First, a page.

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MIT 1 050 - Lecture 28 Introduction: Energy bounds in linear elasticity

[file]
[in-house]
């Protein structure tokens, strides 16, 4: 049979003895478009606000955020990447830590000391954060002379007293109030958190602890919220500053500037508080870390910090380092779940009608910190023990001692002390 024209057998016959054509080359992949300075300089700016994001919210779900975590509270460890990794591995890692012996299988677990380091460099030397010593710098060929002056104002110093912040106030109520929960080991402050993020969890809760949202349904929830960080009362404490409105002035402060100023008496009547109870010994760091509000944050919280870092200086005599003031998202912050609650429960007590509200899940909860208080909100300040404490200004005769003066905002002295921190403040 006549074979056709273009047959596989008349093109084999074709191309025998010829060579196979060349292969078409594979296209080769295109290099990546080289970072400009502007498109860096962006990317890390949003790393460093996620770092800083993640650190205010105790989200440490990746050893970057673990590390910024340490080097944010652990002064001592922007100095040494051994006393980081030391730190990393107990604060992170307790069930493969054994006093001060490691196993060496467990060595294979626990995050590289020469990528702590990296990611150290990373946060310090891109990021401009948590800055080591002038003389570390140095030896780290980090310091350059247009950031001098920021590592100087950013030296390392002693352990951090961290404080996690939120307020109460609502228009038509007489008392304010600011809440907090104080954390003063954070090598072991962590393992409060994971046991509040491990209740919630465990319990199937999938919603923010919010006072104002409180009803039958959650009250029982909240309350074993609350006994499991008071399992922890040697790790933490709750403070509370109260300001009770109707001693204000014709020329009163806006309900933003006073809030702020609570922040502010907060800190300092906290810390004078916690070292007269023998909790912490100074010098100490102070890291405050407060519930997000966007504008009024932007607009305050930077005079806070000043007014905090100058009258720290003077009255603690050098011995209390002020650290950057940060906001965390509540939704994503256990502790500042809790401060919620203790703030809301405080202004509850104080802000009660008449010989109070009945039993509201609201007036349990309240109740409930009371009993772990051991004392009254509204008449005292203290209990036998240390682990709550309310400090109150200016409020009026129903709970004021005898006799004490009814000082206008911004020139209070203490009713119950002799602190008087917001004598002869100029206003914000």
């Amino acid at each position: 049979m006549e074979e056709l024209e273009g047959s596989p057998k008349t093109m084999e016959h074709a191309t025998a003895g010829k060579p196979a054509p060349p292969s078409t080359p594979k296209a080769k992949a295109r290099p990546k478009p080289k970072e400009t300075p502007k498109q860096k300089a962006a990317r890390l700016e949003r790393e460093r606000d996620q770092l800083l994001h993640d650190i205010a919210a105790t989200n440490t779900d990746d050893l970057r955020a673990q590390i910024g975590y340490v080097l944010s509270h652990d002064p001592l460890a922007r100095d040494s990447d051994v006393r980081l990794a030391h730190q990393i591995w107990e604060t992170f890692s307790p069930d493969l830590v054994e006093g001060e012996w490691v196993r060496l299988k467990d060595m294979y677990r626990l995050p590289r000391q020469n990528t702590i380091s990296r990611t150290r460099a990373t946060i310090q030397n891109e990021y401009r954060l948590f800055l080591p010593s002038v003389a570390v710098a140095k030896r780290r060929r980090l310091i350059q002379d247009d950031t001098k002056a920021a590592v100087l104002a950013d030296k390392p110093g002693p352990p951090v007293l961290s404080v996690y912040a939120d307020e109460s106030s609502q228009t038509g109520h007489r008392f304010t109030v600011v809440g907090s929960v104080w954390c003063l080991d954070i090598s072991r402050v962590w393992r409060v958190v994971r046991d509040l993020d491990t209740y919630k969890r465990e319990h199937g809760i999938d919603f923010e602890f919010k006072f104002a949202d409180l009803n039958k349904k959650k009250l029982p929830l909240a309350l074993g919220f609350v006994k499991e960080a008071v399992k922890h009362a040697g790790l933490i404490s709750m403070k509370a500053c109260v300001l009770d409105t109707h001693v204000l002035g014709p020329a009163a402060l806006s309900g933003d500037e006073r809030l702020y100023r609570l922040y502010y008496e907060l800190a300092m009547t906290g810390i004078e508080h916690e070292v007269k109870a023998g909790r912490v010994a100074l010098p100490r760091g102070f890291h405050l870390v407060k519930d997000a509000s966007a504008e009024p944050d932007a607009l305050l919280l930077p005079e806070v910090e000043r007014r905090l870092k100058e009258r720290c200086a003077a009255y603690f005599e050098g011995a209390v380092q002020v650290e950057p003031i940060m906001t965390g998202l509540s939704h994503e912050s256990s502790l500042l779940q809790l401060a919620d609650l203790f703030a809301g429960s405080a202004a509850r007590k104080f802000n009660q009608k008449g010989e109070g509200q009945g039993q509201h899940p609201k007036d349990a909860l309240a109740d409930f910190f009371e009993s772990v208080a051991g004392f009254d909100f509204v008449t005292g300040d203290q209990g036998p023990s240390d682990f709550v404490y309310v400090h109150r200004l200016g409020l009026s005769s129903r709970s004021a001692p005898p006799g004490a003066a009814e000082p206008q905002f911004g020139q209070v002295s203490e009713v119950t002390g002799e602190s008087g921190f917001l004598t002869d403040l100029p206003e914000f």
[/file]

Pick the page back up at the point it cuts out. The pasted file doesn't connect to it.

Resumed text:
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1.050 Engineering Mechanics I Lecture 28 Introduction: Energy bounds in linear elasticity (cont’d) 1 1.050 – Content overview I. Dimensional analysis II. Stresses and strength III. Deformation and strain IV. Elasticity … Lecture 23: Applications and examples Lecture 24: Beam elasticity Lecture 25: Applications and examples (beam elasticity) Lecture 26: … cont’d and closure Lecture 27: Introduction: Energy bounds in linear elasticity (1D system) Lecture 28: Introduction: Energy bounds in linear elasticity (1D system), cont’d Lecture 29: Generalization to 3D, examples … V. How things fail – and how to avoid it Lectures 32 to 37 3 1.050 – Content overview I. Dimensional analysis 1. On monsters, mice and mushrooms Lectures 1-3 2. Similarity relations: Important engineering tools Sept. II. Stresses and strength 3. Stresses and equilibrium Lectures 4-15 4. Strength models (how to design structures, foundations.. against mechanical failure) Sept./Oct. III. Deformation and strain 5. How strain gages work? 6. How to measure deformation in a 3D Lectures 16-19 structure/material? Oct. IV. Elasticity 7. Elasticity model – link stresses and deformation Lectures 20-31 8. Variational methods in elasticity Oct./Nov. V. How things fail – and how to avoid it 9. Elastic instabilities 10. Plasticity (permanent deformation) Lectures 32-37 11. Fracture mechanics Dec. 2 Outline and goals Use concept of concept of convexity to derive conditions that specify the solutions to elasticity problems Obtain two approaches: Approach 1: Based on minimizing the potential energy Approach 2: Based on minimizing the complementary energy Last part: Combine the two approaches: Upper/lower bound 4 15Reminder: convexity of a function f (x) ∂f | (b − a) ≤ f (b) − f (a)∂xx=a secant f (x) tangent x ab Total external work vr vr Wd =ξ ⋅ Fd +ξ d ⋅ R Work done by prescribed forces Displacement s unknown Work done by prescribed displacements, force unknown 6Free energy and complementary free energy functions are convex! ii ψψ , * Total internal work Ni * iψComplementary free energy State equations Combining it… vr vr ! Wd =ξ ⋅ Fd +ξ d ⋅ R =ψ +ψ * ∂ψNi = ∂δi ∂ψ * ψi δi =∂NiFree energy δi ∑δiNi =ψ *(Ni ) +ψ (δi ) i 7 * d d−(ψ −ξ v ⋅ R r)= ! ψ −ξ v ⋅ F r Complementary Potential energy energy =: ε=: εcom pot Solution to elasticity problem −εcom =εpot 8 211Example system: 1D truss structure Rigid boundary 1 32 N1 N3N2 Rigid bar δ1 δ2 δ3 P ξ 0 9 Minimum potential energy approach (1) ξ0' P =∑Niδi ' (2) ξ0 P =∑Niδi (1)-(2) P(ξ0' −ξ0) =∑Ni (δi ' −δi ) =∑ ∂ψ (δi ' −δi ) i i ∂δi ∂ψNi = ∂ψ ' ∂ ' δi Convexity: (δi −δi ) ≤ψ (δi ) −ψ (δi )∂δi P(ξ0' −ξ0) ≤ψ (δi ') −ψ (δi ) ),()()(),( ' 0 ' pot ' 0 ' 00pot ξδεξδψξδψξδε iiii PP =−≤−= Minimum potential energy approach Consider two kinematically admissible (K.A.) displacement fields (1) Approximation δ1 ‘ =δ2 ‘ =δ3 ‘ =ξ0 ‘ to solution (K.A.) 1 N1 (2) δ1δ23 2N3N1 δ2 P δ3 δ2 =δ1 + 2 (ξ0 −δ1 )Actual solution 3ξ0 Prescribed force δ3 =δ1 + 4 (ξ0 −δ1 )3Unknown displacement 10 Minimum potential energy approach εpot(δi ,ξ0) =ψ (δi ) − Pξ0 ≤ψ (δi ') − Pξ0' =εpot(δi ',ξ0') Potential energy of actual solution is always smaller than the solution to any other displacement field Therefore, the actual solution realizes a minimum of the potential energy: εpot(δi ,ξi ) = min εpot(δi ',ξi ')'δi K.A. To find a solution, minimize the potential energy for a selected choice of kinematically admissible displacement fields 12We have not invoked the EQ conditions! 31416Minimum complementary energy approach Conditions for statically admissible (S.A.) Consider two statically admissible force fields N1 + N2 + N3 = R (1) 3N1 + N2 − N3 = 0 N1' N2' N3' Approximation N1', N2' , N3' to solution Still S.A. 1 R' N1 (2) δ23 2N3N1 δ2 R δ3 N1 N2 N3 N1 = 1/12R Actual ξ0 d N2 = 1/3Rsolution Prescribed (obtained in displacement lecture 20) N3 = 7/12R Unknown force R 13 Minimum complementary energy approach (1) ξ0 dR' =∑Ni 'δi (2) ξ0 dR =∑Niδi (1)-(2) ξ0 d (R' − R) =∑δi (Ni ' − Ni ) =∑∂ψ *(Ni )(Ni ' − Ni ) i ∂Ni ∂ψ * i δi = ∂N Convexity: ∂∂ψ Ni *(Ni ' − Ni ) ≤ψ *( iNi ') −ψ *(Ni ) ξ0 d (R' − R) ≤ψ *(Ni ') −ψ *(Ni ) ),()()(),( '' com ' 0 '* 0 * com RNRNRNRN i d i d ii εξψξψε =−≤−= Minimum complementary energy approach ),()()(),( '' com ' 0 '* 0 * com RNRNRNRN i d i d ii εξψξψε =−≤−= 15 Complementary energy of actual solution is always smaller than the solution to any other displacement field Therefore, the actual solution realizes a minimum of the complementary energy: ),(min),( '' comS.A. com ' RNRN iNi i εε = To find a solution, minimize the complementary energy for a selected choice of statically admissible force fields We have not invoked the kinematics of the problem! Combine: Upper/lower bound Recall that the solution to elasticity problem −εcom =εpot Therefore ' '−εcom(Ni , R) = max(−εcom(Ni , R )) (change sign)' Ni S.A. ε (δ ,ξ ) = min ε (δ ',ξ ')pot i i δi K.A. pot i i' ' '⎧max(−ε (N , R ))⎫ ' com i i −εcom(Ni ', R') ≤ ⎪⎪⎨ N S.A.is equal to ⎪⎪⎬ ≤ εpot(δi ',ξi ') ' '⎪ min ε (δi ,ξi ) ⎪ Lower bound ⎪⎩ δi ' K.A. pot ⎪⎭ Upper bound At the solution to the elasticity problem, the upper and lower bound coincide 417Approach to approximate/numerical solution of elasticity problems • Minimum potential energy approach:Select a guess for a displacement field; the only condition that must be satisfied is that it is kinematically admissible. In a numerical solution, this displacement field istypically a function of some unknown parameters (a1,a2,…) – Express the potential energy as a function of the unknown parameters a1,a2,… – Minimize the potential energy by finding the appropriate set of parameters(a1,a2,…) for the minimum – generally yields approximate solution – The actual solution is given by the displacement field that yields a total minimum of the potential energy. Otherwise, an approximate solution is obtained • Minimum complementary energy approach:Select a guess for a force field; the only condition that must be satisfied is that it is statically admissible. In a numerical solution, this force